The field of Pathology was founded on research and to this day it continues to play a central role in bringing new research findings into clinical practice. The OHSU Department of Pathology and Laboratory Medicine excels in translational research, with faculty members working in a wide variety of disciplines. Ongoing projects can be divided into the following different areas.
Dr. Christopher Corless has developed mass spectroscopy-based panels that are used for oncogene mutation screening across a variety of solid tumors and hematologic malignancies. Dr. Terry Morgan is studying novel markers for the diagnosis of HPV-related lesions of the cervix and oropharynx.
Ongoing collaborations are supporting work in the area of brain injury and neurodegenerative disorders. In addition, the Department houses the Oregon Brain Bank.
Dr. Matthew Wood studies the clinical applications of next-generation sequencing and other advanced molecular testing for the diagnosis and classification of primary central nervous system tumors. Dr. Randy Woltjer is examining the effects of neurodegenerative diseases and myopathies in humans and in rodent models.
Dr. Guang Fan is investigating the predictive and prognostic impacts of oncogenic mutations in cases of AML and pre-B ALL. Dr. Marc Loriaux has developed a novel screening method for assessing drug sensitivity in newly diagnosed cases of AML. Dr. Jennifer Dunlap is researching the feasibility of flow cytometry analysis to identify differences in lymphoma subtypes.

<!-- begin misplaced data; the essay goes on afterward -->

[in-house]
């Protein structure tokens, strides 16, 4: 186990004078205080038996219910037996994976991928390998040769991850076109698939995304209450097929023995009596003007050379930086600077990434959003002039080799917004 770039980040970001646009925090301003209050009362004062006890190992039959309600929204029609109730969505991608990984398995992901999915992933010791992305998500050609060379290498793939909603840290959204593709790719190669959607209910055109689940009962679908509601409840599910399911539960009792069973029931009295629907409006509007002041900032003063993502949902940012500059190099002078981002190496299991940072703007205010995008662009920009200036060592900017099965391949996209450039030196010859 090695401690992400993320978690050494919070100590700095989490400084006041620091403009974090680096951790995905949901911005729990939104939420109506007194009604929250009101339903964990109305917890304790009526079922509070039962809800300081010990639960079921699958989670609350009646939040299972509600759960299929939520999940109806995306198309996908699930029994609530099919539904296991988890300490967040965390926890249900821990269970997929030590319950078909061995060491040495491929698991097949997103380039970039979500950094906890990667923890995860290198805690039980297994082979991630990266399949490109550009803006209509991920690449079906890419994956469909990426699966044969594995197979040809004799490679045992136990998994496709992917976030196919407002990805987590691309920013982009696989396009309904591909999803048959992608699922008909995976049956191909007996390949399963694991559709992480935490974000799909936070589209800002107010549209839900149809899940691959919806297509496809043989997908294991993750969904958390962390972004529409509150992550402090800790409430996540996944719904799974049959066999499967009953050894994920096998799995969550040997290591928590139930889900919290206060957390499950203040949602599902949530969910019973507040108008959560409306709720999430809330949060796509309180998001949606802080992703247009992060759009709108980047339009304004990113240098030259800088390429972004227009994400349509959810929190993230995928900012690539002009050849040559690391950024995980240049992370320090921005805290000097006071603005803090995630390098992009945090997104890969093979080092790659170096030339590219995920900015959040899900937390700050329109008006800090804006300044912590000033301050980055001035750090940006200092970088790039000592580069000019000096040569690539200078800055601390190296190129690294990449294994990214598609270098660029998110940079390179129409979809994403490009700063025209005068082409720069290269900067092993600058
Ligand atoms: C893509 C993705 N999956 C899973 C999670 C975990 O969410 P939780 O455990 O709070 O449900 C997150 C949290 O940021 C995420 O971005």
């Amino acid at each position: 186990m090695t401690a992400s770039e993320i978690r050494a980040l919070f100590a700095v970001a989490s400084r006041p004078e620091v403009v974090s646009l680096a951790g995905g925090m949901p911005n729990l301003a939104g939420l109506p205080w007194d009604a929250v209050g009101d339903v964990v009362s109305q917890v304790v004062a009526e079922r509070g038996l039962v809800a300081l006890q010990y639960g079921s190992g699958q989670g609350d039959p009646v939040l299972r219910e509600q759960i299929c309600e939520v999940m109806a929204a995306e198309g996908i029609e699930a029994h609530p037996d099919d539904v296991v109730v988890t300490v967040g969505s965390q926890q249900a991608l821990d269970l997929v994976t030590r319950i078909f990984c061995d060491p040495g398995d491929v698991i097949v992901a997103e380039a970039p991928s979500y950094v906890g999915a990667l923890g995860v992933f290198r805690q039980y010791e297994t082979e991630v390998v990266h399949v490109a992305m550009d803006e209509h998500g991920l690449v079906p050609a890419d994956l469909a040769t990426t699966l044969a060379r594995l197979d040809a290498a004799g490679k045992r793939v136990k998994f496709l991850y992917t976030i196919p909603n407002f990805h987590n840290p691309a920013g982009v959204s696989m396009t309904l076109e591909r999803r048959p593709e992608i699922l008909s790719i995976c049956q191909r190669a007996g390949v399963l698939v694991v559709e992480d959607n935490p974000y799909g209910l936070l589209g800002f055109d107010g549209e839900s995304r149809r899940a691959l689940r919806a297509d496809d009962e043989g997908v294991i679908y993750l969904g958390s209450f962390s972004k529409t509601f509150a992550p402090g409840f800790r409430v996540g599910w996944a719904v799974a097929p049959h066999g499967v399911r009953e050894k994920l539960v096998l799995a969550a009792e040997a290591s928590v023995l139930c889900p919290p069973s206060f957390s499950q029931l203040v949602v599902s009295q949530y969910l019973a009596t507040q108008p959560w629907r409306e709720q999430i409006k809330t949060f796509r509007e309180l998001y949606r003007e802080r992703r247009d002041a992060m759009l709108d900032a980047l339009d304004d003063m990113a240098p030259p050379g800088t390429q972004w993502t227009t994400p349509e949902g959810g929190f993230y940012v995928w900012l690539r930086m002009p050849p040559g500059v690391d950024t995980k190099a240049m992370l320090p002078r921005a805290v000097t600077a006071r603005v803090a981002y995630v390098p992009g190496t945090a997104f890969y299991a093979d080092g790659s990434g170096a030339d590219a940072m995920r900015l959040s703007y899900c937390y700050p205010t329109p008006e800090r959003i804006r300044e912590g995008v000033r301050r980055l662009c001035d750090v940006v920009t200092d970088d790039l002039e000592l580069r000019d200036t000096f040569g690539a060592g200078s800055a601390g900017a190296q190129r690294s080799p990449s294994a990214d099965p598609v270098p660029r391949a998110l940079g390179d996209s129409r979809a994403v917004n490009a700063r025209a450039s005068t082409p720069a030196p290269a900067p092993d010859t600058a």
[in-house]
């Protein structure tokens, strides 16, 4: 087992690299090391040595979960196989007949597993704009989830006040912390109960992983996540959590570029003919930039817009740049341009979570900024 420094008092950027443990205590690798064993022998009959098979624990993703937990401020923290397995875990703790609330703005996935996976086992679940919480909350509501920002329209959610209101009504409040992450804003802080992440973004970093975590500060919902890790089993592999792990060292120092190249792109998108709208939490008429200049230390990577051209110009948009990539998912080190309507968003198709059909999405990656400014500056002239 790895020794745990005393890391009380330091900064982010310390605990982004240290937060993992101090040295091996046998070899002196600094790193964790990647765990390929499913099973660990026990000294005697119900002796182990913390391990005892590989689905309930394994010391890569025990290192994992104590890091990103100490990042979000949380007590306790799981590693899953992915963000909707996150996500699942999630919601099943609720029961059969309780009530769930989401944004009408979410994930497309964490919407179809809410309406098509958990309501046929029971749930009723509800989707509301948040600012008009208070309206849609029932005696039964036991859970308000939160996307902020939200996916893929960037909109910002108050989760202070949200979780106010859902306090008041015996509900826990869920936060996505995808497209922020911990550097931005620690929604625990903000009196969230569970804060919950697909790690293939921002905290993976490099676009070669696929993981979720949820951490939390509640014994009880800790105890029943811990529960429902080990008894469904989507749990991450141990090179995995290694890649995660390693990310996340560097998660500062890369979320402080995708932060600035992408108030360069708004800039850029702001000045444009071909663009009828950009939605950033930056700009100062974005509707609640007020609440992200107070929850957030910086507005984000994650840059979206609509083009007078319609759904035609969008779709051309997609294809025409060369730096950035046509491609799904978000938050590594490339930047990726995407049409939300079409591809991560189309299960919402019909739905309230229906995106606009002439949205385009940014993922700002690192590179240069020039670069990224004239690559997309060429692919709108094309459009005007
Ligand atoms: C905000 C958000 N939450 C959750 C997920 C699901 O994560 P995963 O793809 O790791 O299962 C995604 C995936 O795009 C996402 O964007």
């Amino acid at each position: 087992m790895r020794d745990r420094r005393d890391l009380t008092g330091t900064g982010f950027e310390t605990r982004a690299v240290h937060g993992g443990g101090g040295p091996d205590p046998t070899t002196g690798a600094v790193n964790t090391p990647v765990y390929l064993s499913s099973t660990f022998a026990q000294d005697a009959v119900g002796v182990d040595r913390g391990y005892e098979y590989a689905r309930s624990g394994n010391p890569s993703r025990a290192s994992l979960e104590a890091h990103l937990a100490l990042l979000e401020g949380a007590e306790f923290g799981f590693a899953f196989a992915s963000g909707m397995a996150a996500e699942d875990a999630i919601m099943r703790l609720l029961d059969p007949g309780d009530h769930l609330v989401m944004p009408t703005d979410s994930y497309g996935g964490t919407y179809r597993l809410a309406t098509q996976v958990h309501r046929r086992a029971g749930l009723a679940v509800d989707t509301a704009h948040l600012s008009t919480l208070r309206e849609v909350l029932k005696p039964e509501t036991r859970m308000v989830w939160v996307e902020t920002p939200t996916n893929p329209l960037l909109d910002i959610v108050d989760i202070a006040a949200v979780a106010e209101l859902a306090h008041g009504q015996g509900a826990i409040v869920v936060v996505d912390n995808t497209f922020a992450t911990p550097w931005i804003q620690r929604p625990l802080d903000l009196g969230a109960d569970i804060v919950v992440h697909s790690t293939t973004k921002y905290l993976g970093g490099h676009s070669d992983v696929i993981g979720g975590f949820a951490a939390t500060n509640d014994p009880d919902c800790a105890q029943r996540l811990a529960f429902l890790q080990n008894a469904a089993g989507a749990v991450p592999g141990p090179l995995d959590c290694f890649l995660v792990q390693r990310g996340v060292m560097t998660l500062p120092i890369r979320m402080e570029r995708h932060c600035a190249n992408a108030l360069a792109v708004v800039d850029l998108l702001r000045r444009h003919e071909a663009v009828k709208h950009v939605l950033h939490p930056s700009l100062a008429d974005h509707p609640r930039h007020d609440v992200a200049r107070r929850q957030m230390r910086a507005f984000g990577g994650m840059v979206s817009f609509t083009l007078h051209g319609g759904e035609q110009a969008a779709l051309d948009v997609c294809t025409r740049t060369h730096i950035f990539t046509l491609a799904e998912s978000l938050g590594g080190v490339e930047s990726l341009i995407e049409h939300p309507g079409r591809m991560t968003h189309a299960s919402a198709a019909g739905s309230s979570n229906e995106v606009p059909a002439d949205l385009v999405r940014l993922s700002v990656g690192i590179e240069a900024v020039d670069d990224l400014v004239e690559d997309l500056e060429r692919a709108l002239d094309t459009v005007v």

Dr. Phil Raess is the OHSU principal investigator for the Lymphoma/Leukemia Molecular Profiling Project (LLMPP), and is also interested in developing novel diagnostic tools to investigate the pathogenesis of hematologic malignancies.
Dr. Greg Scott is researching early diagnosis of Parkinson’s disease using predictive modeling, nationwide clinical data, and skin/gut tissue pathology. Additionally, he is working on linking germline genetics to histopathology of early Parkinson’s disease using the Million Veterans Program, and adding the ability for Epic to screen for drug-induced liver disease.
Dr. Richard Press is developing novel assays for a number of different infectious disease agents, as well as tests for minimal residual disease testing in hematologic tumors. Dr. Chris Corless is pursuing applications of massively parallel sequencing in translational and clinical studies.
Placenta and fetal growth
Working with researchers in maternal-fetal medicine, the department is helping to advance our understanding of the critical relationship between placental pathology and its impact on fetal and post-natal development.
Dr. Terry Morgan continues his investigations into the effects of altered blood flow on the development and function of the placenta; his newest study utilizes a mouse model to test the effects of receptor antibodies on spiral artery remodeling. Decreased blood flow not only predisposes to pre-eclampsia, but results in reduced fetal size and a life-time increased risk for hypertension after birth.
Dr. Nicole Andeen studies clinicopathologic correlations of a wide spectrum renal diseases including autoimmune, genetic, metabolic, hematologic, and neoplasia-related kidney diseases. We collaborate with nephrologists, rheumatologists, proteomics faculty, basic scientists, and others in the study of diseases that affect the kidney.
Dr. Ken Gatter is studying legal issues related to property rights to human tissue samples, and the use of human tissue in research. He is also establishing a medical-legal partnership study; this pilot project’s focus is on a select socioeconomic grouping of patients at a local OHSU clinic.